- Shi Davidi of The Canadian Press adds that Anthopoulos acknowledged the inherent riskiness of trades, but he still considers it the best way to improve the team and is willing to deal prospects for established big leaguers (Twitter links).
The Marlins don’t have a permanent manager and Dan Uggla is nearing free agency so Marlins president of baseball operations Larry Beinfest and GM Michael Hill have some franchise-defining decisions to make this offseason. Barry Jackson of the Miami Herald has the details:
- Dan Uggla’s representation has asked for a deal worth about five years and $58MM, but the Marlins are offering fewer years and less money. They’d prefer to work out a three-year deal and are offering just over $8MM per season. Uggla, who will be eligible for free agency after 2011, makes nearly that much this year and he’ll earn a raise through arbitration next year, so the Marlins don’t appear to be offering much of a deal.
- The Marlins say they would like to add a top catcher and they’ll consider alternatives to John Baker, who is recovering from Tommy John surgery. Yorvit Torrealba, Bengie Molina, John Buck and Miguel Olivo will be considerations for Florida if they hit the open market, but Victor Martinez probably won’t be a fit. The Marlins could also have interest in Jason Varitek and Rod Barajas as part-time options.
- Rafael Soriano’s expected salary demands have priced him out of the Marlins’ plans.
- The Marlins will consider Yankees bench coach Tony Pena, Padres first base coach Rick Renteria and Padres bench coach Ted Simmons as they search for their next manager. Interim manager Edwin Rodriguez could keep his job and it doesn’t seem likely that the team will resume talks with Bobby Valentine, who was once considered the frontrunner for the gig.
- The Marlins would have interest in Ozzie Guillen if he were available, but the White Sox skipper is under contract in Chicago next year. However, Ken Rosenthal of FOX Sports hears that Guillen wants assurances that the White Sox want him to be their long-term manager. White Sox owner Jerry Reinsdorf would prefer to keep Guillen around than search for a new manager, so Guillen could get the security he’s looking for.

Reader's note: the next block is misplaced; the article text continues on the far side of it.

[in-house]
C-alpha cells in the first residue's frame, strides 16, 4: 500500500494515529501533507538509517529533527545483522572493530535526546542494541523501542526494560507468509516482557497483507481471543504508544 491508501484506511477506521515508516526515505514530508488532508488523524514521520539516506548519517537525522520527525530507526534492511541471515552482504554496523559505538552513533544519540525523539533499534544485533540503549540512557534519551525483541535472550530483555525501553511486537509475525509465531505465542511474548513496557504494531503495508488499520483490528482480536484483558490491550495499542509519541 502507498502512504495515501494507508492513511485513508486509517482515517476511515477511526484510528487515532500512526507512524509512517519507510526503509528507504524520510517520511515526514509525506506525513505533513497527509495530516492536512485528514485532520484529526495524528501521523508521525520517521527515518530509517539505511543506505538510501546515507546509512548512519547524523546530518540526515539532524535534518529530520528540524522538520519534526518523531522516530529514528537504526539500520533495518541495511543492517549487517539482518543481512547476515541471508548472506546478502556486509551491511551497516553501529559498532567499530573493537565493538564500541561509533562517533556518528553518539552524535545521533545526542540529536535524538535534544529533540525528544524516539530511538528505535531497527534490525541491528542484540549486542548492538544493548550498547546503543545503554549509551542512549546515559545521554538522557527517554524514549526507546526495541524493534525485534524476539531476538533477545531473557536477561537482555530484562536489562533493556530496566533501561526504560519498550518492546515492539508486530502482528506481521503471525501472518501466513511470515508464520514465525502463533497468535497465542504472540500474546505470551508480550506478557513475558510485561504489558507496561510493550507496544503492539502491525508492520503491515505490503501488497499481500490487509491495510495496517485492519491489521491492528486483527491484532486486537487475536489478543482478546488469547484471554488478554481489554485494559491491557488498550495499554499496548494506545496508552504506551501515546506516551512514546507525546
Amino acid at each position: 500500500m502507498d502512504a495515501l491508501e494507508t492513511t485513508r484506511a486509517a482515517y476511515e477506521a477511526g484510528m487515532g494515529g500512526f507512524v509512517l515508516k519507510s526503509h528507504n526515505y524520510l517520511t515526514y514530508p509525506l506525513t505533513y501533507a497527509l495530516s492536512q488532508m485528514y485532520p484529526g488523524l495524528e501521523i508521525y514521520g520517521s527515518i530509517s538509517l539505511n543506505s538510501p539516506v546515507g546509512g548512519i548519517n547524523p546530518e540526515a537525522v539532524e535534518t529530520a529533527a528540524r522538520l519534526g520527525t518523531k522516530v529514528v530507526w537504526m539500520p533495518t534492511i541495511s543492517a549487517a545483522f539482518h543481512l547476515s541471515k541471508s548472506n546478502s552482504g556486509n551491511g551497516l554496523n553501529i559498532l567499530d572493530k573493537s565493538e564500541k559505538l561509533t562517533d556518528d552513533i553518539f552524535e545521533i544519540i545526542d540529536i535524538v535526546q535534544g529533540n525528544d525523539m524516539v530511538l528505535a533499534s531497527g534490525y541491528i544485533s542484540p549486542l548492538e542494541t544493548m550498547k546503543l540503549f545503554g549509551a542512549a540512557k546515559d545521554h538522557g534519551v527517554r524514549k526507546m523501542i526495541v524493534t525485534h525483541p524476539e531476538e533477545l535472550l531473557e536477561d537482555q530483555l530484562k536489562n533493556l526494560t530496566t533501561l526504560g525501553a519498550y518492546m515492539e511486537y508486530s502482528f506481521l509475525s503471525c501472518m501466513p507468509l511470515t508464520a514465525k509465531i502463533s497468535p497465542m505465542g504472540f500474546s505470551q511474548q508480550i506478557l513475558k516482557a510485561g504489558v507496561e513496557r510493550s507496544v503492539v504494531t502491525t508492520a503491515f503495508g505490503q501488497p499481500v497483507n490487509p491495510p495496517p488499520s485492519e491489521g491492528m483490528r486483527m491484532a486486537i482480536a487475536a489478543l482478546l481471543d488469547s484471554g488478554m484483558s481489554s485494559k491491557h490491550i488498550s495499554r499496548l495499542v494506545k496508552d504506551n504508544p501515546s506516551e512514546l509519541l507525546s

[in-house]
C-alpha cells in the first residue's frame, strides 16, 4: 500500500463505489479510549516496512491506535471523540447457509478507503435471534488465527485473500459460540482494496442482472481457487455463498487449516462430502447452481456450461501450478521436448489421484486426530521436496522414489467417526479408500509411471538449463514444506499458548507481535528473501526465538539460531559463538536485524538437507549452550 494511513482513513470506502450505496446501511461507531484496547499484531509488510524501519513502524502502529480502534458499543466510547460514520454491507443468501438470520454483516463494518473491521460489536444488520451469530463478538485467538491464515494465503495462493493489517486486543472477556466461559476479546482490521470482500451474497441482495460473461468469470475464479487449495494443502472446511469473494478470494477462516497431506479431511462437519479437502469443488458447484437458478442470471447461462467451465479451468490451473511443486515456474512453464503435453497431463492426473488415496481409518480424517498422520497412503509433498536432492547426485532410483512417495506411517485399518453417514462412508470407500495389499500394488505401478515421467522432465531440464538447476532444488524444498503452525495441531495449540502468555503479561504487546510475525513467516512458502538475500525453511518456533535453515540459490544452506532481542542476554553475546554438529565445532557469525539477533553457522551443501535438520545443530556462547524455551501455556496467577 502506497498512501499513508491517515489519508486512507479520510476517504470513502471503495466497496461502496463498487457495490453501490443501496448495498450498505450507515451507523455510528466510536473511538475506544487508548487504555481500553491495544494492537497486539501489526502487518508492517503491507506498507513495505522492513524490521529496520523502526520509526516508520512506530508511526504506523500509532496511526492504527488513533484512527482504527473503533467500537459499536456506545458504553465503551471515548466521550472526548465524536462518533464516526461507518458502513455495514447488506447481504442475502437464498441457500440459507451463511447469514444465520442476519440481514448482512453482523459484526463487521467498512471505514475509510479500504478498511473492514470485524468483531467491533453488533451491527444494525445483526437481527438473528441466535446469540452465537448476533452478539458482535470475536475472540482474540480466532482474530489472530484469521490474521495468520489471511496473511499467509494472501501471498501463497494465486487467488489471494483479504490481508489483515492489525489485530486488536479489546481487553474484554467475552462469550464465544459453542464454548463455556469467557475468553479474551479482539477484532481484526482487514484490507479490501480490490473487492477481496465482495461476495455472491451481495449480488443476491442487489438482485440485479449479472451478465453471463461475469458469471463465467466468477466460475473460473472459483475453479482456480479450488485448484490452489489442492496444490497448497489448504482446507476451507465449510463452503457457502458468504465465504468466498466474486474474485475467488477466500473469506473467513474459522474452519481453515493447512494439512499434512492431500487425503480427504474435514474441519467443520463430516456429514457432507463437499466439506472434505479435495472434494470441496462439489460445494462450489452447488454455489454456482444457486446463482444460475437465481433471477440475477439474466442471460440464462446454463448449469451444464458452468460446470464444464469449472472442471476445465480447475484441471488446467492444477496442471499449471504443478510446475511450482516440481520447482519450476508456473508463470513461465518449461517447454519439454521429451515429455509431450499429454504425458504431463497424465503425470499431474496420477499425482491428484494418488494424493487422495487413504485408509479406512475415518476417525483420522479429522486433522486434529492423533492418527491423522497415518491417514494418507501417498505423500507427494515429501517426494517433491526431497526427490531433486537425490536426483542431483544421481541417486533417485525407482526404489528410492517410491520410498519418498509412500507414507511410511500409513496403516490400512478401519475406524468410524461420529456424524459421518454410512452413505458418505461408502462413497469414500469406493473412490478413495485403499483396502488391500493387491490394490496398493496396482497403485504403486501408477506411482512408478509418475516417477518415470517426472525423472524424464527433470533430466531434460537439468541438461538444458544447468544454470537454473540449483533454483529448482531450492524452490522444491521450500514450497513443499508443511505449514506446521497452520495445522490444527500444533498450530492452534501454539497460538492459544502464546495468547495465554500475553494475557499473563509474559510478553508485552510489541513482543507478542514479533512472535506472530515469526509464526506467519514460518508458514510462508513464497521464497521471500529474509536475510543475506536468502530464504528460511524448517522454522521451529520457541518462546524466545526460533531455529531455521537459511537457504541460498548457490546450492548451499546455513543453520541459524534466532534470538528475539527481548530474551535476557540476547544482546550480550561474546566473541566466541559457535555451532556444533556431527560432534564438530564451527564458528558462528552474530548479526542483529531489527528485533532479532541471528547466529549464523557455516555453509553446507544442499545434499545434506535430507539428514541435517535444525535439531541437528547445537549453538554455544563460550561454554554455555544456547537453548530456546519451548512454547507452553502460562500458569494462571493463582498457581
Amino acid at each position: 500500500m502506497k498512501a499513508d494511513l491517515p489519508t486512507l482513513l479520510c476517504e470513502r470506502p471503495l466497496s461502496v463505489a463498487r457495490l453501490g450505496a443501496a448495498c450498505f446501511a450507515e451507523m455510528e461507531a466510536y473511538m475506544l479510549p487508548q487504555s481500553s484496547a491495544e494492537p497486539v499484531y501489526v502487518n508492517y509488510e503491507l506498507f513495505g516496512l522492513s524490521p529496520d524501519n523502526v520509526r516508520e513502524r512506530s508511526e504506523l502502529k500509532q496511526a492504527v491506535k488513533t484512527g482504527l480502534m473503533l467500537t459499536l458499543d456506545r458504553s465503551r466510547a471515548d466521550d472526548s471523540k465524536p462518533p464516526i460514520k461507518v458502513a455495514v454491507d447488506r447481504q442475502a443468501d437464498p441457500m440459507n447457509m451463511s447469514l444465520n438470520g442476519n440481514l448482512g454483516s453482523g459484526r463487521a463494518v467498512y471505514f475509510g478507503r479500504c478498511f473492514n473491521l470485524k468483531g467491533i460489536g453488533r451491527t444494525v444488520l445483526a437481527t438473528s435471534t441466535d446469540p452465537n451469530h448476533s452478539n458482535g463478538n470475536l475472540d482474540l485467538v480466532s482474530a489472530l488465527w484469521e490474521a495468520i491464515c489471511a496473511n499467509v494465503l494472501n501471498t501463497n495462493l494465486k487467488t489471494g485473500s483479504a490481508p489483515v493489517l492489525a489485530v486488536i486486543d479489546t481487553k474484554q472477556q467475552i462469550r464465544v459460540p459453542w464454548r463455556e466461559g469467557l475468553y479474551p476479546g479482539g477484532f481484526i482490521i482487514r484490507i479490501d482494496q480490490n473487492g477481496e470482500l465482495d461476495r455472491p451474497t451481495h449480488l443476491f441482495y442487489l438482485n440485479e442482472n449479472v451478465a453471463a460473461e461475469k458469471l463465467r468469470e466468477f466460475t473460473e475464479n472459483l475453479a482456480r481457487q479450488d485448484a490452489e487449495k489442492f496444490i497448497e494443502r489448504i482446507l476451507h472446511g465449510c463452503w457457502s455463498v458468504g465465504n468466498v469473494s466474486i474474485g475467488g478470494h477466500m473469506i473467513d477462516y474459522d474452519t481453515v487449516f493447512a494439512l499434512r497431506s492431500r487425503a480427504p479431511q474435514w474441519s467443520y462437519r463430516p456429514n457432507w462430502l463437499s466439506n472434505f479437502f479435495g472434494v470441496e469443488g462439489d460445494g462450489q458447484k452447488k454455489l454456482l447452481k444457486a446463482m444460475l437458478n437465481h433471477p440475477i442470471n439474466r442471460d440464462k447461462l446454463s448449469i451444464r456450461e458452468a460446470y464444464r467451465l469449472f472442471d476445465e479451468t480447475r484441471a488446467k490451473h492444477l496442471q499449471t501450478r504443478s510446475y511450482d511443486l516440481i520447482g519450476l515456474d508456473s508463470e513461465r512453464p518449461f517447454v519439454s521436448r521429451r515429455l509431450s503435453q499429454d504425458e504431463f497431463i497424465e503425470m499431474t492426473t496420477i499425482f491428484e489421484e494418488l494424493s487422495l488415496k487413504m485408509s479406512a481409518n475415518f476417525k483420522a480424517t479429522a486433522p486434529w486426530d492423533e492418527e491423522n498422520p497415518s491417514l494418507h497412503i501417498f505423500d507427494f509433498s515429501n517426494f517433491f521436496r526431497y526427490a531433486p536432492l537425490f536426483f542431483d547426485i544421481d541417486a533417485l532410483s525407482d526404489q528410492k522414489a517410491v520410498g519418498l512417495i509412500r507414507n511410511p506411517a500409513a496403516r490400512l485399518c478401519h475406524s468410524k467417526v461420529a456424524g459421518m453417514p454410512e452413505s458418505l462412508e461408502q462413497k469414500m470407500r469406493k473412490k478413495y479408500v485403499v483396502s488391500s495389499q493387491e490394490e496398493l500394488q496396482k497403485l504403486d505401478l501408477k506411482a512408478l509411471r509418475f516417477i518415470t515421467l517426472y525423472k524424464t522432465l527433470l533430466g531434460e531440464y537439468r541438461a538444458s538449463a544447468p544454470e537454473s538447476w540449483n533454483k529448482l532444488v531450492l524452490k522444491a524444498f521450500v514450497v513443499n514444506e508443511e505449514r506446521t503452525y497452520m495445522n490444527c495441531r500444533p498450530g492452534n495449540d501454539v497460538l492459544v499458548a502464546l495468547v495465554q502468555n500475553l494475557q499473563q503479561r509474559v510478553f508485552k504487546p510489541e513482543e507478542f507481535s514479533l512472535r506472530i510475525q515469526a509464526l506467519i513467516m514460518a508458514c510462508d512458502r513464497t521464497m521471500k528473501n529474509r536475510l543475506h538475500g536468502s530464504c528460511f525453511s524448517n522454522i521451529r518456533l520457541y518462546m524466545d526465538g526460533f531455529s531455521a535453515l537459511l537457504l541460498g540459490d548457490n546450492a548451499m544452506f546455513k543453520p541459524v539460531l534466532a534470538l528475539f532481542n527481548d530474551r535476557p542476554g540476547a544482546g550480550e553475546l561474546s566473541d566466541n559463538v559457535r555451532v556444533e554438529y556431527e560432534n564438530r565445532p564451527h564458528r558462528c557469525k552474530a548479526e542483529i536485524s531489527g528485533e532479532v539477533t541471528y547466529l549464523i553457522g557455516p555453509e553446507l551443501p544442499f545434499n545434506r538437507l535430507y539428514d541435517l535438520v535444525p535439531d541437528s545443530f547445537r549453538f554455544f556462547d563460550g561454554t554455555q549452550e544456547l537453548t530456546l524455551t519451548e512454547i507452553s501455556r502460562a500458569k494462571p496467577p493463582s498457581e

Links for Monday night, as the Phillies extend their NL East lead with an eighth consecutive win....
- Dejan Kovacevic of the Pittsburgh Post-Gazette provides a lengthy preview of the 2011 Pirates, speculating about how the team may improve its roster.
- Ozzie Guillen tells Mark Gonzales of the Chicago Tribune that he has no idea whether the White Sox' front office plans to retain Bobby Jenks next year.
- The Toronto Sun's Ken Fidlin believes that questions about J.P. Arencibia behind the plate and Adam Lind at first base mean that the Jays could attempt to bring back John Buck and Lyle Overbay.
- Ed Price of AOL FanHouse reports (via Twitter) that Logan White is out of the running in the Diamondbacks' search for a general manager. ESPN.com's Buster Olney confirms (via Twitter) that it appears to be a two-man race between Kevin Towers and Jerry Dipoto. Jon Paul Morosi of FOX Sports suggests that the D'Backs are torn between the appeal of Towers and loyalty to Dipoto; they should name a GM this week.
- Joe Torre hasn't ruled out managing the Mets or another club, writes Andrew Marchand of ESPNNewYork. Torre told WFAN: "I don't really anticipate managing again, but I think it would be unfair not to listen just out of curiosity to see if something excites me."
- Susan Slusser of the San Francisco Chronicle tweets that Coco Crisp would like to return to Oakland next year, though he knows he'll have little say in whether his 2011 option is exercised.
Jose Bautista's incredible season has been the big story for the Blue Jays this year, and for good reason. After blasting his 49th long ball last night, Bautista is just two away from matching Davey Johnson's 1973 record for biggest home run jump in a single season. However, Bautista isn't the only Blue Jay veteran who's having an unexpected career year. Quietly, John Buck has hit .274/.303/.485 in 369 plate appearances and matched his career high in homers (18), while handling a young Toronto starting rotation. Let's break down his stock heading into free agency:
- Buck's offensive performance appears mostly sustainable. He slugged .484 in limited playing time in 2009, and has always had the ability to hit the ball out of the park. Plus, his OBP is right in line with his career rate.
- His numbers haven't been inflated by playing in a homer-friendly park; he's actually hit better on the road (.841 OPS, 11 HR).
- The free agent class of catchers doesn't look as impressive as it might have a few months ago. Veterans like Bengie Molina and A.J. Pierzynski have underperformed, and teams may not be entirely confident in Victor Martinez's ability behind the plate. Buck appears to be one of the more appealing options available.
- At 30 years old, Buck should be able to withstand the wear-and-tear of catching for at least a few more seasons.